All of these arguments are very positive-sounding, enough to convince many impressionable government officials and media commentators, whom the nuclear advocacy hopes have neither the time, inclination nor capacity to look critically at the facts, which tend to be a more than a little inconvenient.

Cutting through the nonsense

The first argument that "nuclear plants do not produce harmful carbon dioxide (CO2) emissions," is true in a very literal sense, but it is not true that nuclear plants do not contribute to harmful emissions at all, as some advocates claim. All nuclear plants emit heat and water vapor to the atmosphere at the rate of 4.4 grams CO2-equivalent per kilowatt-hour (g CO2-e/kWh) of energy produced. While this is certainly very much less than a conventional power plant, it is not zero, and compares unfavorably with solar and wind power, which actually remove water vapor and heat flux to the atmosphere at the rate of -2.2 g CO2-e/kWh.

An even bigger environmental problem with nuclear power is that any nuclear reactor uses an enormous amount of fresh water and discharges a large amount of heated wastewater.

Because of the complicated chemistry within a nuclear reactor, seawater cannot be used, and even fresh water must be "scrubbed" to remove any impurities. In a country such as the Philippines, where fresh water supplies are increasingly constrained, any nuclear power facility is a problematic option.

The second argument, that nuclear energy is extremely efficient and therefore less expensive than other forms of power, is again only literally true in a narrow context.

Uranium as a fuel is incredibly efficient; one ton of uranium has the energy content of about 80,000 tons of coal. However, to obtain useable fuel a great deal of processing is necessary, which of course comes at an energy cost, and the amount of useful uranium to be used as nuclear fuel is quickly being depleted; US reserves of uranium have virtually disappeared, and reserves elsewhere in the world are estimated to last no more than 100 years.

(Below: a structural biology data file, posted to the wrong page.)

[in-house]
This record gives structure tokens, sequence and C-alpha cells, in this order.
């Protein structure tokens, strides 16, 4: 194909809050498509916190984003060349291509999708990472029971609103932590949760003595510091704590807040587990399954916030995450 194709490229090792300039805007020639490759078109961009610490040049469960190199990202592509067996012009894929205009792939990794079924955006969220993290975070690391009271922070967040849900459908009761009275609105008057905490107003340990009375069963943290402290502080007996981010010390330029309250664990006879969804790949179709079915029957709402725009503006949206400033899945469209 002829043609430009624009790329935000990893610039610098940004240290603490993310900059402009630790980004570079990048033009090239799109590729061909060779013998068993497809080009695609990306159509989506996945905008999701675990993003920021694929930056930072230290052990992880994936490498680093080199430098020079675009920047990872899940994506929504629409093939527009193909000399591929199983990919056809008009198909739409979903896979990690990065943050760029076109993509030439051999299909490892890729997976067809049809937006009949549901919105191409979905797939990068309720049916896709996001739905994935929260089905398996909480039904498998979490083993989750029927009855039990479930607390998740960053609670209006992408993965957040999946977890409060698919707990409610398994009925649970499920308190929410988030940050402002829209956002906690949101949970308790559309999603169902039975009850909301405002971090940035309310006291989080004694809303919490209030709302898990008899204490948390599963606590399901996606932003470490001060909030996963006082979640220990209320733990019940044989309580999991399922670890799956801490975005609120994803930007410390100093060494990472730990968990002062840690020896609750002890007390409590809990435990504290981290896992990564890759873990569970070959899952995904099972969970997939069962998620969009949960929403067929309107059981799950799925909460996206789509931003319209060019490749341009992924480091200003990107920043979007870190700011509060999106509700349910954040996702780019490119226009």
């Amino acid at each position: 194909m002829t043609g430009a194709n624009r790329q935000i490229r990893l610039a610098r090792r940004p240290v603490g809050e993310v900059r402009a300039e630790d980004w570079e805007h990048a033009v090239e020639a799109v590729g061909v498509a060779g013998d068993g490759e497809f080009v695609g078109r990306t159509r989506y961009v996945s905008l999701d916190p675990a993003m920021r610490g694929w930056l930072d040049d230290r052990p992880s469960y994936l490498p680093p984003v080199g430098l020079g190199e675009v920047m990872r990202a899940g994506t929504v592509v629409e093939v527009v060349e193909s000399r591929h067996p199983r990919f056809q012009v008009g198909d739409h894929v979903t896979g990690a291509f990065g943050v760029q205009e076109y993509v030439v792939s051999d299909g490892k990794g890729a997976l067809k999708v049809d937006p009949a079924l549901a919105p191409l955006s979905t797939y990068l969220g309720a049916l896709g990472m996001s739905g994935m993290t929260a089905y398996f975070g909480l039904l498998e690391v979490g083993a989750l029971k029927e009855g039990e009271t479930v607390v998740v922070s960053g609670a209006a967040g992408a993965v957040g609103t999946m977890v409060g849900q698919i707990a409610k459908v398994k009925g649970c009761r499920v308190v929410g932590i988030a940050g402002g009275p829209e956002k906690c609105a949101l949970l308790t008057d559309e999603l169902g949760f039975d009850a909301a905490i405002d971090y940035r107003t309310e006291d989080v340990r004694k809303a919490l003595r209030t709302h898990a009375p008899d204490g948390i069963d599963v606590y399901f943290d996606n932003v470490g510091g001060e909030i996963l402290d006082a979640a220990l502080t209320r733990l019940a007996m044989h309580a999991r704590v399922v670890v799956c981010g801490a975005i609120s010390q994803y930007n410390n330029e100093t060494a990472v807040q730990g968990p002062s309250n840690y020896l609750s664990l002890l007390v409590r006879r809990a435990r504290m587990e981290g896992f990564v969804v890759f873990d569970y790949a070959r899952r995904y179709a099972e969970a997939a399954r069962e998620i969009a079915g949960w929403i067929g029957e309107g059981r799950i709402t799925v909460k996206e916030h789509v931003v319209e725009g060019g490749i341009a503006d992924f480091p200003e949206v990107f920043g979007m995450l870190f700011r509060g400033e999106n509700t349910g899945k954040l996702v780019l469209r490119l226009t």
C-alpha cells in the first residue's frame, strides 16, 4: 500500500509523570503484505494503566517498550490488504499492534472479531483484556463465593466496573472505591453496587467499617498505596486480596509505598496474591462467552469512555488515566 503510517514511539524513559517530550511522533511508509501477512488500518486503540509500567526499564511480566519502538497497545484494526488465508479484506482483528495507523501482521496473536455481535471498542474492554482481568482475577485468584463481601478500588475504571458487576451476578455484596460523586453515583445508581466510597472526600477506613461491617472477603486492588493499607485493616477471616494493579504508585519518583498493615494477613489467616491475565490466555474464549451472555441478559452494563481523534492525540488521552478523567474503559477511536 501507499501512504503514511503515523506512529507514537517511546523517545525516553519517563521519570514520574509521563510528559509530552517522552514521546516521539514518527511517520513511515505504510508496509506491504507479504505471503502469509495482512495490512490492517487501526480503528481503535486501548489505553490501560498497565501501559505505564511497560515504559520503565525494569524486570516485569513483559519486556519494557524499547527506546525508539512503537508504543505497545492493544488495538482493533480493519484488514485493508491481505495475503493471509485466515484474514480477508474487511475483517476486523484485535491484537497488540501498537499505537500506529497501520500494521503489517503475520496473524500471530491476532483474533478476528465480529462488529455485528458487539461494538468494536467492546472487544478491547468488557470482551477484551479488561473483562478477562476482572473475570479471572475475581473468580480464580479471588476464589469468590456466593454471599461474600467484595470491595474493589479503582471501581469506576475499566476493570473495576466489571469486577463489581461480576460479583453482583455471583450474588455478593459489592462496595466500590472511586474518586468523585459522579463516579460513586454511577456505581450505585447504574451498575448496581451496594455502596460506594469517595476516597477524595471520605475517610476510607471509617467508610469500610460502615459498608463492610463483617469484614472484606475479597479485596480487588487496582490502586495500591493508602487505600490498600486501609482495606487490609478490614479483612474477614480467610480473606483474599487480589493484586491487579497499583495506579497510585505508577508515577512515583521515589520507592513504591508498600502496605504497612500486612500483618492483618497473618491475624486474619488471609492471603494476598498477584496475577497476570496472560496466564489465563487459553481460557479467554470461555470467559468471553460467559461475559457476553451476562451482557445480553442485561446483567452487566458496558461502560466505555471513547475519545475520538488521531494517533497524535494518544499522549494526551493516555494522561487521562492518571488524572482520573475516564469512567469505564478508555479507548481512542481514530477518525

The supposed cost benefits of nuclear power are completely misrepresented by the nuclear advocacy. A comparison between an existing nuclear plant and an existing coal plant, for example, would show that electricity derived from nuclear power is less costly on a per-MW basis, but power costs, as Filipino consumers have long been painfully aware, include all the costs associated with building and maintaining a power plant. The proper way to calculate comparative costs is through a formula called levelized cost of energy (LCOE), which takes into account construction costs, regulatory costs, fuel costs, available subsidies, and operating costs.

This is where nuclear power completely falls apart compared to other energy alternatives.

According to the 2018 report of Lazard (the go-to source for energy cost analysis), nuclear has a high-end LCOE of $189 per megawatt hour (MWh). Coal has an LCOE of $143/MWh; utility-scale solar of between $44/MWh and $48/MWh; and wind, $56/MWh. Of the various energy sources analyzed, only gas peaking plants and rooftop solar installations had a higher LCOE than nuclear power, at $208/MWh and $287/MWh, respectively.

And Lazard's results may be a serious underestimate of the true cost of nuclear power. In the next installment, I'll explain further why, despite supplying about 20 percent of the world's electricity, nuclear power is one of the worst solutions for the Philippines, or any other country for that matter.

[email protected]

Twitter: @benkritz

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Source: Tribune Regional (October 28, 2019 - 1:51 PM EDT)